Growing hardy annuals from outdoor autumn sowing.
Last year I decided to have a proper go at growing autumn sown hardy annuals. One previous attempt failed miserably but that had really been little more than a “chuck it and chance it” attempt in a corner using some “leftovers.” So this time I prepared the patch just the same as for the spring sown ones ready to plant three rows of mixed annuals at the end of august.
The seeds were sown on the 28th August last year.
The risk with autumn sowing is that if you plant too early and the weather is warm and wet you may get early germination and the flowers may try to bloom before the autumn….
Leave it too late and may be too cold for germination- seeds rot and nothing grows.
The time of sowing therefore varies in different areas of the country and involves a fair amount of guess work re the weather! As Ben says- Autumn sowing can be a lot more Art than Science which is a nice way of saying it’s great when it works but if it doesn’t don’t blame yourself- at least you have a nice seed bed ready and waiting for the spring!!
Seeds to try:
Last year I tried: eschscholzia, nigella, borage, cerinthe, orlaya, cornflowers, corncockle, bupleureum, ammi, phacelia and godetia. I planted three rows in a bed just over a metre wide and mixed up the seeds before sowing to (hopefully) get the random effect.
Nb Other hardy annuals can be found at the Higgledy shop of wonders.
Germination was good from most species but a few didn’t get going at all.
Californian poppies (eschscholzia) were the undoubted stars of the show. Both varieties (orange King and Ivory Castle) did brilliantly- germinated early and formed good strong plants which survived the winter well. Had a couple of rabbit incursions but overall the plants thrived and I now have a good show of strong plants with nice big blooms on long stems. I am guessing that this is a reflection of the well established root systems.
The Cerinthe appeared early- but what with slug attack, weather damage etc were pretty stunted by the time they started flowering. They are picking up a bit now but the spring sown ones are going to overtake them. They survived the winter but never really got going. I’m not sure exactly what hindered them but its been a very miserable spring here so having survived the mild winter I think they were hoping for a lovely warm spell to bring them out in all their glory and it simply didn’t happen.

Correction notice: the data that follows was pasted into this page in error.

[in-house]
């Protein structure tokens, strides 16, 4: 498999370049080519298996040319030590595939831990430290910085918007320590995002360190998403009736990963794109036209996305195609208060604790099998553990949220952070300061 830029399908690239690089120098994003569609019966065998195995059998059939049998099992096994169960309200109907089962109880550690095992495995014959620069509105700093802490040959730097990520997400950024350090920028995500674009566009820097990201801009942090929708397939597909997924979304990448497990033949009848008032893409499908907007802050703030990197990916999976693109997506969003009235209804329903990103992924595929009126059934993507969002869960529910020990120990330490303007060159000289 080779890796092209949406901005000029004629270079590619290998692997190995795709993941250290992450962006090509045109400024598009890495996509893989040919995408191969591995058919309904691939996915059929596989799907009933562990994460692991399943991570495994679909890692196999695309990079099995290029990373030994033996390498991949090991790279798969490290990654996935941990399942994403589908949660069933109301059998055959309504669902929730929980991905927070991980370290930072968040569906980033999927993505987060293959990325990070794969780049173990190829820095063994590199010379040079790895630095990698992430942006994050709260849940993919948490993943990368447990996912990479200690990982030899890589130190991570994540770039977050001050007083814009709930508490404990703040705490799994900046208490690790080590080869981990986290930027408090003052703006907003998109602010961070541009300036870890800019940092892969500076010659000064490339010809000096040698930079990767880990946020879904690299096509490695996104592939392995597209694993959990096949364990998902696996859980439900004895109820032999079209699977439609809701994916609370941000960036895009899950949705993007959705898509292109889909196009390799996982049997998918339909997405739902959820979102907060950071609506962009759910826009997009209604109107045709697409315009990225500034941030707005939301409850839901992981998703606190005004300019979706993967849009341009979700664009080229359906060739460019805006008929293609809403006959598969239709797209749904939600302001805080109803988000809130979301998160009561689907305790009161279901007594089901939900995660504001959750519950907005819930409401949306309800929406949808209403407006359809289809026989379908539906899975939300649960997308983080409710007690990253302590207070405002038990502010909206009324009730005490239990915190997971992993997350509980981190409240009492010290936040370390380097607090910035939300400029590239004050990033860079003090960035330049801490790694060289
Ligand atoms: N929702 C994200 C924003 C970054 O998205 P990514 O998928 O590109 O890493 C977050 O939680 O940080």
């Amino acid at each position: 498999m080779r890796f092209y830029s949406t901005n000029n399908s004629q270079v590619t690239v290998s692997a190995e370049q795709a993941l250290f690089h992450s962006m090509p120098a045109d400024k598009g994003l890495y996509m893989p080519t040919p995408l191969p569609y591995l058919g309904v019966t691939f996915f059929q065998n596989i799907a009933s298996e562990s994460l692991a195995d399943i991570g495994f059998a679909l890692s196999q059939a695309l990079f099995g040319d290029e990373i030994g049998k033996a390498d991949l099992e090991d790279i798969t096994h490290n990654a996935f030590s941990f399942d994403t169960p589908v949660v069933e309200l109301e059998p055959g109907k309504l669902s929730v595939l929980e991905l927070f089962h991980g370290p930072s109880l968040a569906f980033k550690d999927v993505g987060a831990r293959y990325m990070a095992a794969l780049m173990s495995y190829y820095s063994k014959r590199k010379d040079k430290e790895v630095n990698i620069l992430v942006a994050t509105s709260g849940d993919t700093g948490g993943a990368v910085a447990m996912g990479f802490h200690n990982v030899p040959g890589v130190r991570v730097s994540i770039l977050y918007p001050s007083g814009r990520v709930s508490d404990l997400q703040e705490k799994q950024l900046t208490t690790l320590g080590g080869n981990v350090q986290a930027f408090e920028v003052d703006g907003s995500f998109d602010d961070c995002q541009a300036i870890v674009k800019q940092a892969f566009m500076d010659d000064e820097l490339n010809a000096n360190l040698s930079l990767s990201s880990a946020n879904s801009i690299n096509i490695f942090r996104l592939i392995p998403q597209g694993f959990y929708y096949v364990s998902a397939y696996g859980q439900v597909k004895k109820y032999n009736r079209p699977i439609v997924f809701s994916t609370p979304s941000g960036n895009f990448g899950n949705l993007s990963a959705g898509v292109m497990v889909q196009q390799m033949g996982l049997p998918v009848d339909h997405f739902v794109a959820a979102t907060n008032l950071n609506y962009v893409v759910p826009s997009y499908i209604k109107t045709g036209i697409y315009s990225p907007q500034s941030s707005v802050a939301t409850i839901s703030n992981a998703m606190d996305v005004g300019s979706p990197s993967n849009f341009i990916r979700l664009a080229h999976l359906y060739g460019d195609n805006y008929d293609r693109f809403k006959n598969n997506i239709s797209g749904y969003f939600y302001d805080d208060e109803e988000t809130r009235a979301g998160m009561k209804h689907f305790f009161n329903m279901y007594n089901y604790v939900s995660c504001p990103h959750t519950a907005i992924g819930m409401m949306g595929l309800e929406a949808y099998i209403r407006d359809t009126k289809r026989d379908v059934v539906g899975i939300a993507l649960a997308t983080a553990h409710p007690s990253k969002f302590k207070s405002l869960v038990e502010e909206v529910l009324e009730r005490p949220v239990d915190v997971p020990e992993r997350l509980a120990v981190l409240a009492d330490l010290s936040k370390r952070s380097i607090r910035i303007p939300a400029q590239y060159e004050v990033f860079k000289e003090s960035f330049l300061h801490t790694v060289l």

This was my first attempt at growing Orlaya so I can’t compare with spring sown but they have formed some really nice plants- and they are definitely going to feature in the future. They are more robust than Ammi and turned out to be a good alternative as the ammi were a no show from the autumn sowing- a shame because my previous experience of ammi in spring sow patches had been good.
The autumn sown Nigella has been amazing. Nigella hasn’t done well for me before when sown in the mixed spring plantings. I wonder if it doesn’t like being sown in mixtures. I suspect it has been outcompeted in the past. It certainly did best in the areas of the autumn patch where there was very little in the way of fierce competition. The plants overwintered really well and the flowers have been brilliant for cutting.